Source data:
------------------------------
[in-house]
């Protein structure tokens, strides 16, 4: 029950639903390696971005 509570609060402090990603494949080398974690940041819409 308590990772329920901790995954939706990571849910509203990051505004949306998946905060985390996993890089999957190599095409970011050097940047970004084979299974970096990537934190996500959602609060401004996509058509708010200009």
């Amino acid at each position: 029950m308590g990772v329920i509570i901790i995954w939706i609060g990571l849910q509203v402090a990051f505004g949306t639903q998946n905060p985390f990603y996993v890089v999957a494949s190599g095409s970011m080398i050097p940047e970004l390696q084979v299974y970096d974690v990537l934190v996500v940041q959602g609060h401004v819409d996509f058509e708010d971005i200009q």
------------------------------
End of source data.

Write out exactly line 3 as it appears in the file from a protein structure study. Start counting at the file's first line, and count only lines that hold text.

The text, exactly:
């Amino acid at each position: 029950m308590g990772v329920i509570i901790i995954w939706i609060g990571l849910q509203v402090a990051f505004g949306t639903q998946n905060p985390f990603y996993v890089v999957a494949s190599g095409s970011m080398i050097p940047e970004l390696q084979v299974y970096d974690v990537l934190v996500v940041q959602g609060h401004v819409d996509f058509e708010d971005i200009q």